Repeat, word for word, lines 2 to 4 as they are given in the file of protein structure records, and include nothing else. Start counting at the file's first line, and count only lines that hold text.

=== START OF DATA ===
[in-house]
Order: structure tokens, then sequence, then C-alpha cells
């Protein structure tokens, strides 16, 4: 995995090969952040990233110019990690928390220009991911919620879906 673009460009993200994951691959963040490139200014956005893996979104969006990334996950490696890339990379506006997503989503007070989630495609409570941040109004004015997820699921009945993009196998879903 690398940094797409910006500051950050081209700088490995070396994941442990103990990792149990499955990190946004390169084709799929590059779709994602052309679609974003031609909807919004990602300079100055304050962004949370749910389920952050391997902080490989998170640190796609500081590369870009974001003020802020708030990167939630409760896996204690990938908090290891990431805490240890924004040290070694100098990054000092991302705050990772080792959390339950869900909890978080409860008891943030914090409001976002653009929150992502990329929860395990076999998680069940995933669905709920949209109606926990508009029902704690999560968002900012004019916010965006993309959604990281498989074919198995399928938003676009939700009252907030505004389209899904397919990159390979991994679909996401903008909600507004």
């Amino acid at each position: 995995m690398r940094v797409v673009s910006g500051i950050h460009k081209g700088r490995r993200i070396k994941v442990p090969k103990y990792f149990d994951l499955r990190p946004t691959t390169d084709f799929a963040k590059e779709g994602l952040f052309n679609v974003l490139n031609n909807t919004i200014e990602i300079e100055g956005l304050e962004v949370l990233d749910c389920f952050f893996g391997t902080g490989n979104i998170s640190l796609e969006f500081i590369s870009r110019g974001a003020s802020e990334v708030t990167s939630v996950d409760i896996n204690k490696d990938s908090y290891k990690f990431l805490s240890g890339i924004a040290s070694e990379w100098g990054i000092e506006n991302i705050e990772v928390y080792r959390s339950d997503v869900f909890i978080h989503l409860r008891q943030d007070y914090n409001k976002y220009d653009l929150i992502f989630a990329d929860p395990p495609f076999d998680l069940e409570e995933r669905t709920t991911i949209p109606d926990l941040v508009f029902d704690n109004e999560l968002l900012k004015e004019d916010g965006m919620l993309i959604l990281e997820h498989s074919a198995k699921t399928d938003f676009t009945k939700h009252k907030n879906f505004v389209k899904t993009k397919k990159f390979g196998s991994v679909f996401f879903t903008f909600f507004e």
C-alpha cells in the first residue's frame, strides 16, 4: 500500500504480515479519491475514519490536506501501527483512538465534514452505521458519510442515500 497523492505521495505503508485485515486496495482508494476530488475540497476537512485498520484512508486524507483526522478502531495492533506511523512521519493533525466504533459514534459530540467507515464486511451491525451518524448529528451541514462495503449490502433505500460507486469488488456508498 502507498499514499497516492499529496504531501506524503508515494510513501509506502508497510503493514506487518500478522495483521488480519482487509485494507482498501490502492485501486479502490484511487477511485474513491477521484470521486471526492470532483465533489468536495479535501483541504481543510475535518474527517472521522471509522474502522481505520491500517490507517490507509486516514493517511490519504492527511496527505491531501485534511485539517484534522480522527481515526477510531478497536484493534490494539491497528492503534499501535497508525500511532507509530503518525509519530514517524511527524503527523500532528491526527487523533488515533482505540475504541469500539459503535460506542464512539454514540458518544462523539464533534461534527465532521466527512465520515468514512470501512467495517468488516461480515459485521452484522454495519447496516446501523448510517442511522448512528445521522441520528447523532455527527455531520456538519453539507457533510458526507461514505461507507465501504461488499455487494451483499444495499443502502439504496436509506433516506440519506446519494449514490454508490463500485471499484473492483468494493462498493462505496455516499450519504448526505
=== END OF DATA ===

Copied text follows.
Order: structure tokens, then sequence, then C-alpha cells
């Protein structure tokens, strides 16, 4: 995995090969952040990233110019990690928390220009991911919620879906 673009460009993200994951691959963040490139200014956005893996979104969006990334996950490696890339990379506006997503989503007070989630495609409570941040109004004015997820699921009945993009196998879903 690398940094797409910006500051950050081209700088490995070396994941442990103990990792149990499955990190946004390169084709799929590059779709994602052309679609974003031609909807919004990602300079100055304050962004949370749910389920952050391997902080490989998170640190796609500081590369870009974001003020802020708030990167939630409760896996204690990938908090290891990431805490240890924004040290070694100098990054000092991302705050990772080792959390339950869900909890978080409860008891943030914090409001976002653009929150992502990329929860395990076999998680069940995933669905709920949209109606926990508009029902704690999560968002900012004019916010965006993309959604990281498989074919198995399928938003676009939700009252907030505004389209899904397919990159390979991994679909996401903008909600507004």
């Amino acid at each position: 995995m690398r940094v797409v673009s910006g500051i950050h460009k081209g700088r490995r993200i070396k994941v442990p090969k103990y990792f149990d994951l499955r990190p946004t691959t390169d084709f799929a963040k590059e779709g994602l952040f052309n679609v974003l490139n031609n909807t919004i200014e990602i300079e100055g956005l304050e962004v949370l990233d749910c389920f952050f893996g391997t902080g490989n979104i998170s640190l796609e969006f500081i590369s870009r110019g974001a003020s802020e990334v708030t990167s939630v996950d409760i896996n204690k490696d990938s908090y290891k990690f990431l805490s240890g890339i924004a040290s070694e990379w100098g990054i000092e506006n991302i705050e990772v928390y080792r959390s339950d997503v869900f909890i978080h989503l409860r008891q943030d007070y914090n409001k976002y220009d653009l929150i992502f989630a990329d929860p395990p495609f076999d998680l069940e409570e995933r669905t709920t991911i949209p109606d926990l941040v508009f029902d704690n109004e999560l968002l900012k004015e004019d916010g965006m919620l993309i959604l990281e997820h498989s074919a198995k699921t399928d938003f676009t009945k939700h009252k907030n879906f505004v389209k899904t993009k397919k990159f390979g196998s991994v679909f996401f879903t903008f909600f507004e």